Sparta Science started the year off with a bang. In January, the sports health company announced a $7 million Series A, bringing its total funding up to $9.7 million. The round, led by Playground Global, also found the Bay Area company increasing its headcount from 12 to 32 employees.
In spite of a still lean staff, the startup has also racked up a number of high-profile partnerships in the pro sports world, including the Atlanta Falcons, Cleveland Cavaliers and Colorado Rockies. The latter team began implementing Sparta’s platform in 2012, and believes it’s helped contribute to the lower incidence of Tommy John surgeries among its pitchers.
The company offered us a demo during our recent trip to Playground’s Palo Alto headquarters. The whole thing revolves around a force plate, requiring participants to jump on the platform to gauge movement.
“The force plate measures how much how much force is put into the ground in different directions,” CEO Phil Wagner tells TechCrunch. “From that pattern, we’ve been able to identify and predict and subsequently reduce injuries in athletes.”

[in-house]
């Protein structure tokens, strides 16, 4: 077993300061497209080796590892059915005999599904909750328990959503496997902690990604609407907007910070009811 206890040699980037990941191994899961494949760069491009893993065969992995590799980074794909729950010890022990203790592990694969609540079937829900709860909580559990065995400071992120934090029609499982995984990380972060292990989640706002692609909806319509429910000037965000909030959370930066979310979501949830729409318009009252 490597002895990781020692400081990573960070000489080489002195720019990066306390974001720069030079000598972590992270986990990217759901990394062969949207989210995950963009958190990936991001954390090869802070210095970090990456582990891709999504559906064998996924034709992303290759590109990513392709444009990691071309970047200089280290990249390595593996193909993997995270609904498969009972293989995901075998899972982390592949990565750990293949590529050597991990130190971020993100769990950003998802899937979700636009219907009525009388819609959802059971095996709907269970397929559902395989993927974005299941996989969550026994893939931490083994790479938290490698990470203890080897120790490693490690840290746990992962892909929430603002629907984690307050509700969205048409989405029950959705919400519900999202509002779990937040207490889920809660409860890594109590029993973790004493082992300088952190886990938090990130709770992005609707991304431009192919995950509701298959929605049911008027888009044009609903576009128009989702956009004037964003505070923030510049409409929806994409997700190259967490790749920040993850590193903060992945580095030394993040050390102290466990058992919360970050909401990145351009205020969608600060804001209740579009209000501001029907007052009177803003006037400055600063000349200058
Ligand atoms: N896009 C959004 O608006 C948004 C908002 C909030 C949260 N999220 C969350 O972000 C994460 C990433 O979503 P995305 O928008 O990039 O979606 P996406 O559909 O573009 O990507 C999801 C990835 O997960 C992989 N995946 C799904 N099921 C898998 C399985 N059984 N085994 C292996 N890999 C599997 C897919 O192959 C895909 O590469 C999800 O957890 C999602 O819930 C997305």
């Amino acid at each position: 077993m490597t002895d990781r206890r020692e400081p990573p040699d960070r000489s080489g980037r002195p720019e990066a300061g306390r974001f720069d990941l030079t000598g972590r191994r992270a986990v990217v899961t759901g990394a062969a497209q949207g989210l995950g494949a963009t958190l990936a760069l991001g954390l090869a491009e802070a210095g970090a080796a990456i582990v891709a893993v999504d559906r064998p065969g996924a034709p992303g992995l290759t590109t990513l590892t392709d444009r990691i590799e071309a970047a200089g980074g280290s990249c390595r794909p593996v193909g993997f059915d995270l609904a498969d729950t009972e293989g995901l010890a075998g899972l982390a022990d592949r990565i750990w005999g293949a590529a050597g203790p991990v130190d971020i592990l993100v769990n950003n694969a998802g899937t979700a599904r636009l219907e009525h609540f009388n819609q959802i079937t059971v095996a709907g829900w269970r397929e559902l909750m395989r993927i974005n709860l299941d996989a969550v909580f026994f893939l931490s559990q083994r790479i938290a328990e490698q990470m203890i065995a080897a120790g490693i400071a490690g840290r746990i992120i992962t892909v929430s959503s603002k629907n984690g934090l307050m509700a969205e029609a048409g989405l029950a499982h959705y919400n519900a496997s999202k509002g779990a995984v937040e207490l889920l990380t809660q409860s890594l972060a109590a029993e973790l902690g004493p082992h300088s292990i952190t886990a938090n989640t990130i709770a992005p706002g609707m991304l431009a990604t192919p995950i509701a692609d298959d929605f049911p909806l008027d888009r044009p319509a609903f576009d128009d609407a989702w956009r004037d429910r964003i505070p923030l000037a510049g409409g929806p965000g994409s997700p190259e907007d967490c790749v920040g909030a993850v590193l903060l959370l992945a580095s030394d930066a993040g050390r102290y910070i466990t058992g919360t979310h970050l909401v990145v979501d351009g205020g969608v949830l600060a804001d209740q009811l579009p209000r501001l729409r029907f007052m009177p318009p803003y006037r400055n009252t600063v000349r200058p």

The force plate is, of course, a fairly standardized piece of equipment in sports medicine and rehab. Sparta says its secret sauce lies in the collection and analysis of data. At press time, the startup says it’s collected 559,029 scans of 16,023 people.
“The hardware we’ve used has been around for decades,” says Wagner. “What we’ve been able to provide is the speed and accuracy of the data. Gathering hundreds of thousands of standardized trials, different ages, injuries, genders, ethnicities… It’s really the data science that’s allowed us to provide something unique.”
After the pro sports organizes jumped on the technology, Sparta began utilizing its platform in college and high school sports. Military special forces have also looked toward the tech, along with the medical industry. Sparta believes its technology could also assist in physical therapy, including stroke rehab. From there, the plan is to make the technology more widely available to users through hospitals and gyms, eventually making its way into the home.